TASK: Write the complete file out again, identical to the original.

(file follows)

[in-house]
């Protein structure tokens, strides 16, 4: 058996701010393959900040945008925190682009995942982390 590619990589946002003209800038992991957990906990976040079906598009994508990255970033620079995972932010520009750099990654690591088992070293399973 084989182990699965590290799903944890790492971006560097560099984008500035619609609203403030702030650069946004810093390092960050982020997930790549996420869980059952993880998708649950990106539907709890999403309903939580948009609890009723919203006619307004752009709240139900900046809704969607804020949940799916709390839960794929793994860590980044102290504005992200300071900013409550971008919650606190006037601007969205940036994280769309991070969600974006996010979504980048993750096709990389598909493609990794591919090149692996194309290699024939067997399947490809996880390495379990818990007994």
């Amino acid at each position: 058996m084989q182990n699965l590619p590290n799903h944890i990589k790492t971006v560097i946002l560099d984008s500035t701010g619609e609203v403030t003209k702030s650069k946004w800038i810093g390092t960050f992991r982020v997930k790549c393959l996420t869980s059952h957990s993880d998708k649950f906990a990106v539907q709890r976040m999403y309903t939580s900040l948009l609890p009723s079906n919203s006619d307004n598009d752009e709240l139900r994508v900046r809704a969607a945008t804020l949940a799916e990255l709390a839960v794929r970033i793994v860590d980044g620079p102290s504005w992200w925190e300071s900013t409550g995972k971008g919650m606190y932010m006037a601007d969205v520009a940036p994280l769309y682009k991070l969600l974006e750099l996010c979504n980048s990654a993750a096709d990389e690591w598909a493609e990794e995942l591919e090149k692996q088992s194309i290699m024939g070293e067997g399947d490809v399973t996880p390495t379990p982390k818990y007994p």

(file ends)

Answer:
[in-house]
């Protein structure tokens, strides 16, 4: 058996701010393959900040945008925190682009995942982390 590619990589946002003209800038992991957990906990976040079906598009994508990255970033620079995972932010520009750099990654690591088992070293399973 084989182990699965590290799903944890790492971006560097560099984008500035619609609203403030702030650069946004810093390092960050982020997930790549996420869980059952993880998708649950990106539907709890999403309903939580948009609890009723919203006619307004752009709240139900900046809704969607804020949940799916709390839960794929793994860590980044102290504005992200300071900013409550971008919650606190006037601007969205940036994280769309991070969600974006996010979504980048993750096709990389598909493609990794591919090149692996194309290699024939067997399947490809996880390495379990818990007994």
């Amino acid at each position: 058996m084989q182990n699965l590619p590290n799903h944890i990589k790492t971006v560097i946002l560099d984008s500035t701010g619609e609203v403030t003209k702030s650069k946004w800038i810093g390092t960050f992991r982020v997930k790549c393959l996420t869980s059952h957990s993880d998708k649950f906990a990106v539907q709890r976040m999403y309903t939580s900040l948009l609890p009723s079906n919203s006619d307004n598009d752009e709240l139900r994508v900046r809704a969607a945008t804020l949940a799916e990255l709390a839960v794929r970033i793994v860590d980044g620079p102290s504005w992200w925190e300071s900013t409550g995972k971008g919650m606190y932010m006037a601007d969205v520009a940036p994280l769309y682009k991070l969600l974006e750099l996010c979504n980048s990654a993750a096709d990389e690591w598909a493609e990794e995942l591919e090149k692996q088992s194309i290699m024939g070293e067997g399947d490809v399973t996880p390495t379990p982390k818990y007994p």